For the first time since the 1970s, silence descended on the tiny, isolated village of Old Crow in Canada’s Arctic in August.

For generations, the community of the Vuntut Gwitchin First Nation in the Yukon, about 100 kilometres east of the Alaskan border, had suffered the incessant drone of diesel-powered generators to meet its electricity needs.

But the fly-in community, 120 kilometres north of the Arctic Circle, was quiet for the first time in decades as the nation brought its solar energy micro-grid online, said Chief Dana Tizya-Tramm at an official COP26 side event Thursday.

“We can now enjoy silence and hear our animals and the crows caw from across our village for the first time in 50 years,” said Tizya-Tramm in a video address to a panel discussing Indigenous renewable micro-grids (REMs) at the UN climate conference in Glasgow.

Hosted by the Canadian non-profit, Indigenous Clean Energy (ICE), panellists shared how renewable micro-grids developed and operated by and for Indigenous nations reflect traditional worldviews, foster sustainable economic development and Indigenous sovereignty all while addressing the climate crisis.

The Vuntut Gwitchin First Nation boldly undertook one of the largest solar panel projects in Canada’s North as an important step to transition away from fossil fuels to renewables and meet the community’s goal of reaching net-zero carbon emission by 2030, Tizya-Tramm said.

The project’s 2,160 panels maximize solar generation during the long daylight hours of the Arctic’s summer sun. The array ties into a 616-kilowatt battery energy storage system and micro-grid controller, reducing the use of diesel generators by 2,000 hours, or 189,000 litres of diesel fuel annually.

Panellists with the Canadian non-profit Indigenous Clean Energy share how renewable micro-grids developed by and for Indigenous nations foster sustainable economic development and Indigenous sovereignty. Screenshot courtesy of COP26

The REM is expected to reduce 680 tonnes of greenhouse gas emissions and meet a quarter of the community’s energy needs.

The Arctic region in Canada and Indigenous people are being impacted by the worst effects of climate change — with temperatures rising at three times the global average.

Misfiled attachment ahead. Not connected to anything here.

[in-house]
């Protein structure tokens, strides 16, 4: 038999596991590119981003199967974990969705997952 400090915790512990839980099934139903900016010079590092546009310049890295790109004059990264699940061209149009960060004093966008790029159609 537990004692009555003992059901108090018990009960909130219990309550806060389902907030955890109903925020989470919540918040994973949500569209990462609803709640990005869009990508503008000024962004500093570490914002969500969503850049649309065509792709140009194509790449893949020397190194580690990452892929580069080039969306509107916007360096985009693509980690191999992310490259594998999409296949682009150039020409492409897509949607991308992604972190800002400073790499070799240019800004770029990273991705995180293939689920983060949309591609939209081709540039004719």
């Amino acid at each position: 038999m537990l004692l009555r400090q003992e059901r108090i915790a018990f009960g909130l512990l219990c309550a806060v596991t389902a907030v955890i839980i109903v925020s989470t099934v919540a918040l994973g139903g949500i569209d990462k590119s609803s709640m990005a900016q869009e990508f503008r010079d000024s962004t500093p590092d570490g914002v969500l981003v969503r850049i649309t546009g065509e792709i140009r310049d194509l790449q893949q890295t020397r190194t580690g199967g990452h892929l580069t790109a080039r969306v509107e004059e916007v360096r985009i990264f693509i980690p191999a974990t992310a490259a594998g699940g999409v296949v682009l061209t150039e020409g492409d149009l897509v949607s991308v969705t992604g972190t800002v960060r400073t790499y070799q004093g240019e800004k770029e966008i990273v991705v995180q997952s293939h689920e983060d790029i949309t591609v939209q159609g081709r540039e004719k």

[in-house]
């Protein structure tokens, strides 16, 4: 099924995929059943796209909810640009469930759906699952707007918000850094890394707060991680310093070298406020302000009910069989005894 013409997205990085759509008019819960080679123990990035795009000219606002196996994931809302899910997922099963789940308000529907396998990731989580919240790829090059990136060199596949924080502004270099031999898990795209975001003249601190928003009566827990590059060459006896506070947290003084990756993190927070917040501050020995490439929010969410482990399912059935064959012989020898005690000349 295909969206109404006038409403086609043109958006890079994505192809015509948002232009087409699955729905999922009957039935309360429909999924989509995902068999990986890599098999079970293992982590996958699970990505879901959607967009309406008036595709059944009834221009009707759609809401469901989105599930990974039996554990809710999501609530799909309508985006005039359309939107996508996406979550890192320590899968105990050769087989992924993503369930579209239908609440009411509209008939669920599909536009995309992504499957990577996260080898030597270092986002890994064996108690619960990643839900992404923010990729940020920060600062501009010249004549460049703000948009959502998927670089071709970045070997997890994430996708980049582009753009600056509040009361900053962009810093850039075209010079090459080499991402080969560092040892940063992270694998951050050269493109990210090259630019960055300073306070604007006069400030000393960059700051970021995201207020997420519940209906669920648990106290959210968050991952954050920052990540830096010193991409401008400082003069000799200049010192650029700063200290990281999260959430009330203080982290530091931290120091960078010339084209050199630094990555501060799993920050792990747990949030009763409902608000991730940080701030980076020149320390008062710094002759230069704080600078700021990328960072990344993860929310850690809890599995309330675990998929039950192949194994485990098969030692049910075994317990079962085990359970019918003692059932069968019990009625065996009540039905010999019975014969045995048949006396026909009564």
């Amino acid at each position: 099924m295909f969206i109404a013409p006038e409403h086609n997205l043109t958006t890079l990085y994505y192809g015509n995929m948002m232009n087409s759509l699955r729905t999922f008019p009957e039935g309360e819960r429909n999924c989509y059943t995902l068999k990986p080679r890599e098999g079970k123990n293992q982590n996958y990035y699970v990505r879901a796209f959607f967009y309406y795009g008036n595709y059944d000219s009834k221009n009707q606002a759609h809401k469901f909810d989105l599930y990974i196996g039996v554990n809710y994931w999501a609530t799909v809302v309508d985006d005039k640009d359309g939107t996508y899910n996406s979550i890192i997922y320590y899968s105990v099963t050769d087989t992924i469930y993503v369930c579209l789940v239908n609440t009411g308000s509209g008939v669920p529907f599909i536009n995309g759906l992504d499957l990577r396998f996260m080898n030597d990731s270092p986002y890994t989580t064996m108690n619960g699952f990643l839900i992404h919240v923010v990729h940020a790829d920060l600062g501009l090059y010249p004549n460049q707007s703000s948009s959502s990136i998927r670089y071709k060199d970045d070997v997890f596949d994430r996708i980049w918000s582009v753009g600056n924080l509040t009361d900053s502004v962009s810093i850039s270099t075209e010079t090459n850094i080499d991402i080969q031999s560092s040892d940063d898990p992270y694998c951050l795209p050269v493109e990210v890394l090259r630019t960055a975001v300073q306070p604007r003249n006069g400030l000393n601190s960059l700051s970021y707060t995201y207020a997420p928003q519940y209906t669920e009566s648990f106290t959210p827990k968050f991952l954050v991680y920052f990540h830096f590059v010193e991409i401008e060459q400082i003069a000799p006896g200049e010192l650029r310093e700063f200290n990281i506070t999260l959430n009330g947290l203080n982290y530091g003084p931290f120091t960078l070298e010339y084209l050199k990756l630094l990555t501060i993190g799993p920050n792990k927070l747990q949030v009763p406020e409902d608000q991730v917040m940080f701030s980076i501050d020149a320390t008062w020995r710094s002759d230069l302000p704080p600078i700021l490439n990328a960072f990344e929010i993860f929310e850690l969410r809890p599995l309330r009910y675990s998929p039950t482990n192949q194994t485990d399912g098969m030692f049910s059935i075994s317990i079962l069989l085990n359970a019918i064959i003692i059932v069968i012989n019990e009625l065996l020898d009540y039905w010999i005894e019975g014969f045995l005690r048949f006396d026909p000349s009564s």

Chief Dana Tizya-Tramm says the Vuntut Gwitchin First Nation’s solar project encapsulates the UN Paris accord and the hopes and dreams of his people. #COP26 #Cop26xCNO

The community-led solar initiative signals the emergence of new relationships between Indigenous people and the energy sector, Tizya-Tramm said, with Indigenous clean energy leaders establishing the framework for disruptive business models.

Under a 25-year electricity purchase agreement with ATCO Electric Yukon, energy generated by the solar project will be bought at rates similar to the cost of diesel generation.

“Our electricity purchase agreement now diverts over $410,000 a year back into our community,” he said, adding the money will be used to fund other renewable energy projects.

Such Indigenous clean energy projects empower Indigenous rights and communities, Tizya-Tramm said.

“We as individuals across the world cannot simply give our power to international negotiators at any cost,” he said.

“We cannot give our power to CEOs or leaders; we as individuals need to find our identity.”

Ambika Opal, manager of global initiatives at the Waterloo Institute for Sustainable Energy (WISE), said renewable micro-grids offer populations struggling with energy poverty clean and affordable alternatives.

But getting up and running can be challenging, she said.

First and foremost, trust-building in the community is key to achieving buy-in for any clean energy project, as is incorporating Indigenous land-based knowledge into the development of solutions.

Other critical success factors include identifying community energy champions with knowledge of the area and ensuring the involvement and empowerment of women, Opal said.

Job creation is a priority, and grant applications focusing on community needs around clean water, health or housing are important.

The costs of REMs are still prohibitively expensive, particularly for small Indigenous communities, she said. Another persistent difficulty is maintaining and operating the systems without training community members.

The struggle to get the necessary information or data, such as demand forecasting, makes producing feasibility assessments difficult, Opal said, issuing a call to action to researchers, educational institutions, and policymakers to step up and help overcome hurdles.

Vuntut Gwitchin Government in the Yukon has invested in the largest solar project in the region. Photo by Gyde Shepherd

Canada’s Natural Resources Minister Jonathan Wilkinson acknowledged the leadership and influence Indigenous communities have had in helping the country reach its net-zero target and sustainable development goals (SDGs).